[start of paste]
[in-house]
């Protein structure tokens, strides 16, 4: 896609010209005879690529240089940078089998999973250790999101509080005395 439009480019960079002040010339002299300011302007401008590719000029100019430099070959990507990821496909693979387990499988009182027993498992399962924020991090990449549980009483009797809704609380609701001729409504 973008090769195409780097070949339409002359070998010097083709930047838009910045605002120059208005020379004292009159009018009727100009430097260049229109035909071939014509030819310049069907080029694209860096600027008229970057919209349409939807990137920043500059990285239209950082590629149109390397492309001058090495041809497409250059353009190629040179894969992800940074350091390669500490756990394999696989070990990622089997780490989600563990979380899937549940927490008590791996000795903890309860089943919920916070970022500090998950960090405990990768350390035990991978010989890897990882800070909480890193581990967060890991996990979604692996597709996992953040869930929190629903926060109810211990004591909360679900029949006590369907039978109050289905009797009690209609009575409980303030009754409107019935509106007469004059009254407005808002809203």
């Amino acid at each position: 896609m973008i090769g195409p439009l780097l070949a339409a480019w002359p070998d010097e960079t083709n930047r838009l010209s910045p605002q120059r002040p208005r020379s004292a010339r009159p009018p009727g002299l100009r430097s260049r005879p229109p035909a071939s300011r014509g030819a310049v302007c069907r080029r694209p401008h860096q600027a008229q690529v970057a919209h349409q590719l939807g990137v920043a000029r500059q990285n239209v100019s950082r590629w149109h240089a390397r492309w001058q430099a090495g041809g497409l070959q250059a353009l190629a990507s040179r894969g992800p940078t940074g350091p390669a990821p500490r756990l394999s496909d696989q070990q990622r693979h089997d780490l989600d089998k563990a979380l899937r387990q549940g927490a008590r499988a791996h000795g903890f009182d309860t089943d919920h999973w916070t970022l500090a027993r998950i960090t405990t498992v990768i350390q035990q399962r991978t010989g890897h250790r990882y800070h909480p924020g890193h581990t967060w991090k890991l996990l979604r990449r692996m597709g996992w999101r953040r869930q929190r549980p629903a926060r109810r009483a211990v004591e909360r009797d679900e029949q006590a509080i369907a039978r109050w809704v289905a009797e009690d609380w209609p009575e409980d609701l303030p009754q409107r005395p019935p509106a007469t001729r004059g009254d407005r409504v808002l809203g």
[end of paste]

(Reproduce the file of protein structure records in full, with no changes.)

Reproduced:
[in-house]
């Protein structure tokens, strides 16, 4: 896609010209005879690529240089940078089998999973250790999101509080005395 439009480019960079002040010339002299300011302007401008590719000029100019430099070959990507990821496909693979387990499988009182027993498992399962924020991090990449549980009483009797809704609380609701001729409504 973008090769195409780097070949339409002359070998010097083709930047838009910045605002120059208005020379004292009159009018009727100009430097260049229109035909071939014509030819310049069907080029694209860096600027008229970057919209349409939807990137920043500059990285239209950082590629149109390397492309001058090495041809497409250059353009190629040179894969992800940074350091390669500490756990394999696989070990990622089997780490989600563990979380899937549940927490008590791996000795903890309860089943919920916070970022500090998950960090405990990768350390035990991978010989890897990882800070909480890193581990967060890991996990979604692996597709996992953040869930929190629903926060109810211990004591909360679900029949006590369907039978109050289905009797009690209609009575409980303030009754409107019935509106007469004059009254407005808002809203």
């Amino acid at each position: 896609m973008i090769g195409p439009l780097l070949a339409a480019w002359p070998d010097e960079t083709n930047r838009l010209s910045p605002q120059r002040p208005r020379s004292a010339r009159p009018p009727g002299l100009r430097s260049r005879p229109p035909a071939s300011r014509g030819a310049v302007c069907r080029r694209p401008h860096q600027a008229q690529v970057a919209h349409q590719l939807g990137v920043a000029r500059q990285n239209v100019s950082r590629w149109h240089a390397r492309w001058q430099a090495g041809g497409l070959q250059a353009l190629a990507s040179r894969g992800p940078t940074g350091p390669a990821p500490r756990l394999s496909d696989q070990q990622r693979h089997d780490l989600d089998k563990a979380l899937r387990q549940g927490a008590r499988a791996h000795g903890f009182d309860t089943d919920h999973w916070t970022l500090a027993r998950i960090t405990t498992v990768i350390q035990q399962r991978t010989g890897h250790r990882y800070h909480p924020g890193h581990t967060w991090k890991l996990l979604r990449r692996m597709g996992w999101r953040r869930q929190r549980p629903a926060r109810r009483a211990v004591e909360r009797d679900e029949q006590a509080i369907a039978r109050w809704v289905a009797e009690d609380w209609p009575e409980d609701l303030p009754q409107r005395p019935p509106a007469t001729r004059g009254d407005r409504v808002l809203g």